Sentencing Laws for Drug Crimes in Washington State

Behind bars for drug crimes in WA

If you’ve been charged with a drug crime in Washington, you’ve likely seen something called a VUCSA charge. VUCSA stands for Violation of the Uniform Controlled Substance Act and it covers laws involving drug crimes, from possession to buying and selling, and more. When facing a VUCSA charge, it’s imperative to know what factors may affect your case and severity of a potential sentence.

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What are the most common types of drug crimes in Washington?

Even with the legalization of marijuana, drug laws in Washington are among the strictest in the nation. Here’s a look at common types of drug charges in the state:

  • Drug possession: With the exception of marijuana (see below), having any controlled substance in your possession carries an automatic felony charge. For example, a drug possession charge involving heroin is considered a Class C felony, which carries penalties of $10,000 and up to 5 years in prison.
  • Delivery of a controlled substance: In Washington state, when a person gives a controlled substance to another, this is considered a delivery. The important thing to know here is that there is no financial amount that needs to be met for this charge to be leveled against someone. Meaning, someone can be charged with delivery of a controlled substance when they are sharing a drug with another, even if money never exchanges hands.

What factors affect drug charge sentences?

Amount of drug found: Whether for possession or delivery charges, the actual amount of the drug found can affect penalties and fines if found guilty. The quantity of drug found makes a big difference in particular for determining if charges apply for marijuana possession.

Criminal history: As with most crimes, a person’s criminal history plays a role in determining the severity of punishment and level of fines in a drug charge in Vancouver and throughout Washington state. A first-time drug offender can generally expect a lesser sentence than someone with a history of drug crimes.

Presence of a weapon: If a weapon is found on the accused during a search and seizure, this heightens the seriousness of the drug charge and can actually introduce new charges leveled against the defendant in certain situations.

What are some of the consequences for marijuana possession?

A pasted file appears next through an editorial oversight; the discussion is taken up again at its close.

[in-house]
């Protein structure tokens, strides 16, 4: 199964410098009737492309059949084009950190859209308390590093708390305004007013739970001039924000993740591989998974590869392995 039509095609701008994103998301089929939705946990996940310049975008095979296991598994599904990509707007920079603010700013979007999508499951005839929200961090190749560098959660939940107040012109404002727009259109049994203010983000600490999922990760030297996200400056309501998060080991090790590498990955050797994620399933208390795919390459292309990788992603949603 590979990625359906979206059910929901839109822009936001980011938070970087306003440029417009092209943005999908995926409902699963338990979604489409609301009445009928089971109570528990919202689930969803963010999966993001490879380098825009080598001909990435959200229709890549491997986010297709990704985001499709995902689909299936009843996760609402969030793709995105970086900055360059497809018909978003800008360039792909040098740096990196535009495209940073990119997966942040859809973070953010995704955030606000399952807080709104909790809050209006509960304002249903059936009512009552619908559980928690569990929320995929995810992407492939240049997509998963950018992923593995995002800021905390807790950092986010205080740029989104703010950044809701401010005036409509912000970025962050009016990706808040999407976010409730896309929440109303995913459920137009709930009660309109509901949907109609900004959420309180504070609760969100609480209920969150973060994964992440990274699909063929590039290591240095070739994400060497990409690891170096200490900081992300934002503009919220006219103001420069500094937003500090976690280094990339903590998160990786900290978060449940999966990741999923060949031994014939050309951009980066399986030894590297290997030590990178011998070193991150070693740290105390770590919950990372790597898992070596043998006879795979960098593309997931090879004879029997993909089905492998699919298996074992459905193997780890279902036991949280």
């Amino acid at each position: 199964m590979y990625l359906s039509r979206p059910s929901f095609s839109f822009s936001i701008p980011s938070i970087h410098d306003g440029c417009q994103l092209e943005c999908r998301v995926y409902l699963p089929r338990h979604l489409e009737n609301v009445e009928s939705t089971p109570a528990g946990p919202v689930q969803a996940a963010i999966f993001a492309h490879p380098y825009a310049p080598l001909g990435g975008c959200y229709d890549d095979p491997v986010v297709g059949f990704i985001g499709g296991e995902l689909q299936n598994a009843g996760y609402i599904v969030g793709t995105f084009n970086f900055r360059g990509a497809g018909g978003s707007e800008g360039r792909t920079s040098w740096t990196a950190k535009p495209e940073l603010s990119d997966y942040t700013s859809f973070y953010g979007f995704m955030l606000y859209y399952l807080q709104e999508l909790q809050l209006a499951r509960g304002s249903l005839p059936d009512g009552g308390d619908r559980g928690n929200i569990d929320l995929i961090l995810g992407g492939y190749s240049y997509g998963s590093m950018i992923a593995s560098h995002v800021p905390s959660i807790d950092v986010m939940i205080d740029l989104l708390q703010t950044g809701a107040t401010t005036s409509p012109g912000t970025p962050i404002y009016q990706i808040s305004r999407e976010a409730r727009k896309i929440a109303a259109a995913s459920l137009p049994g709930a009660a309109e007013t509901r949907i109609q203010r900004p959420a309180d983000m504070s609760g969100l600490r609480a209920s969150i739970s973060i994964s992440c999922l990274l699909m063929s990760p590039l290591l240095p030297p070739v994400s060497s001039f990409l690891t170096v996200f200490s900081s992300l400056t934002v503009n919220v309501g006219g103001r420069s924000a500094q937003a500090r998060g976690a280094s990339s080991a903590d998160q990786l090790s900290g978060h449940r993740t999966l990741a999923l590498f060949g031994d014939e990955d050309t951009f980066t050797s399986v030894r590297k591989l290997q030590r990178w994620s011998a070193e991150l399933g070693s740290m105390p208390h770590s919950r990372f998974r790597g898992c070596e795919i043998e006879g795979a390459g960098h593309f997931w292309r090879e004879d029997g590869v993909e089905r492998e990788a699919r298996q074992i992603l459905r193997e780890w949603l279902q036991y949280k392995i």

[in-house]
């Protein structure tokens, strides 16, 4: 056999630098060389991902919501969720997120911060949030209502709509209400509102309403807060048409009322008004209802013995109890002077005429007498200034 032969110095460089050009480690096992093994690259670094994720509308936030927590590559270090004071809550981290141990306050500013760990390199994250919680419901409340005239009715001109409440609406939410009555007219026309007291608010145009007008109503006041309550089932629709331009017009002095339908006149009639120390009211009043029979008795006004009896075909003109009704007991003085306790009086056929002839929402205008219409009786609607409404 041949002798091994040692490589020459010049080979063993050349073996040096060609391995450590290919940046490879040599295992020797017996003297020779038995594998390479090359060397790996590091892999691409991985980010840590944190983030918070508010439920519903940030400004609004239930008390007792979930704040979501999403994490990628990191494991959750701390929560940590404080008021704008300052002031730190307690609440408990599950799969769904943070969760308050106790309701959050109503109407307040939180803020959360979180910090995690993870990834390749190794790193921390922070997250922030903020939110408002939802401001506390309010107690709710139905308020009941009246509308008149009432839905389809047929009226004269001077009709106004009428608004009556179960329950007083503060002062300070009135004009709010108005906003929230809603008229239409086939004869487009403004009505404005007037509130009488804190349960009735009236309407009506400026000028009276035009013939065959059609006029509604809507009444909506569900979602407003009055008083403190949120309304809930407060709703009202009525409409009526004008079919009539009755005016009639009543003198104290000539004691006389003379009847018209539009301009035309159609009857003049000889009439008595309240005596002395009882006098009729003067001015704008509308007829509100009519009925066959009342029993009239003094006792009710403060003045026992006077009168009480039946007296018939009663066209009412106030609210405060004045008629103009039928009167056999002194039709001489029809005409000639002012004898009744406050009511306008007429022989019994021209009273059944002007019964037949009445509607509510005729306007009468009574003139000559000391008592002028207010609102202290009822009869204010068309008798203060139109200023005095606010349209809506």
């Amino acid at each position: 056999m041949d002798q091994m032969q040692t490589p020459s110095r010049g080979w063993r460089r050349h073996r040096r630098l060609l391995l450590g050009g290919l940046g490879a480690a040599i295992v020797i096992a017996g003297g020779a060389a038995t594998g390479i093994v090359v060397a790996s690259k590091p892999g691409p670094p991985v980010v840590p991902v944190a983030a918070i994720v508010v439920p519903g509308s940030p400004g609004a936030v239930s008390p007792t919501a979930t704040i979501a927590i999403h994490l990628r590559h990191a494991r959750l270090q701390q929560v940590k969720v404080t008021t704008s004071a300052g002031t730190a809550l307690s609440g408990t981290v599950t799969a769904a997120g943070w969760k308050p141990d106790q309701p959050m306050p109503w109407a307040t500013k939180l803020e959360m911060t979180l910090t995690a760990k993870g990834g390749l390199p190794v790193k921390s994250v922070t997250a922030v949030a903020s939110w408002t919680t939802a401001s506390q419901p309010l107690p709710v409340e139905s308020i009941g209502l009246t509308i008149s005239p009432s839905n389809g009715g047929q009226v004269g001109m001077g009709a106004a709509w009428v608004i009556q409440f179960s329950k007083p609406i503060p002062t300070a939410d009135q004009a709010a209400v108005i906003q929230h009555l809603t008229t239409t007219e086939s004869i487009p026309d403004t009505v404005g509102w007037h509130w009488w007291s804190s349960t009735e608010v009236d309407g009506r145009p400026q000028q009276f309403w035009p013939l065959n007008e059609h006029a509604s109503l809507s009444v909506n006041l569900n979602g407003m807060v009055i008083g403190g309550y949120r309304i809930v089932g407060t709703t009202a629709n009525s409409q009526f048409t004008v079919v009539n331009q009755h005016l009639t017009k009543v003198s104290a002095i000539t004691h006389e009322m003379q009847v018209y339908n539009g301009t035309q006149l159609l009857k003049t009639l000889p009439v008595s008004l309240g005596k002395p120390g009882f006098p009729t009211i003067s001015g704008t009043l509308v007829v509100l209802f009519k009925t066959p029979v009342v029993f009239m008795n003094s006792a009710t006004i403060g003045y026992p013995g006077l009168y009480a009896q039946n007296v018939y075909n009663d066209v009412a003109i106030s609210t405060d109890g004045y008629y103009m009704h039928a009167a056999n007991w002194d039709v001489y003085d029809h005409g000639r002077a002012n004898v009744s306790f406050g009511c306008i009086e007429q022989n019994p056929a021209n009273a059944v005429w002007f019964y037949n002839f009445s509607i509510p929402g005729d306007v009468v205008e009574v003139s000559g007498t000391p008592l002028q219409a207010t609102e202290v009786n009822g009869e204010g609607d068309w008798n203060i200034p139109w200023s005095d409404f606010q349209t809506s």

While marijuana is legal in Washington state, there are still legal limits constricting how much you can possess and transactions involving the drug. For example, it is a felony to carry more than 40 grams of marijuana. The legal consequences of being caught with this amount of marijuana carry a penalty of $10,000 and up for 5 years in prison.

Less serious drug charges involving marijuana can still leave a negative impact on your life. It’s illegal to be in possession of more than 1oz of marijuana, or for anyone under the age of 21 to be in possession of any amount of marijuana.

Are there different penalties for possession within school zones?

In Washington State, there are enhanced penalties for certain offenses like distribution, manufacturing, possession with intent to distribute, sale, and/or delivery, in drug free zones like schools. In Washington State, drug free zones extend an additional 1,000 feet surrounding schools, so even if the offense occurred across the street, it is likely still within the the drug free zone. In addition to schools, Washington also considers school buses and school bus stops as drug free zones.

In Washington, a violation in a drug-free zone can double the maximum penalty for the drug offense, but there are certain limitations and extenuating circumstances to this law,  which is why it’s always in your best interest to contact a lawyer in these situations.

Vancouver lawyer for VUCSA charges

Matthew Philbrook is a highly experienced drug crimes defense lawyer dedicated to providing sound legal guidance for fighting drug charges in Washington state. Call his office in Vancouver at 360-529-5607  or use the firm’s Contact page to learn more about how he can help you fight the charges you’re facing.

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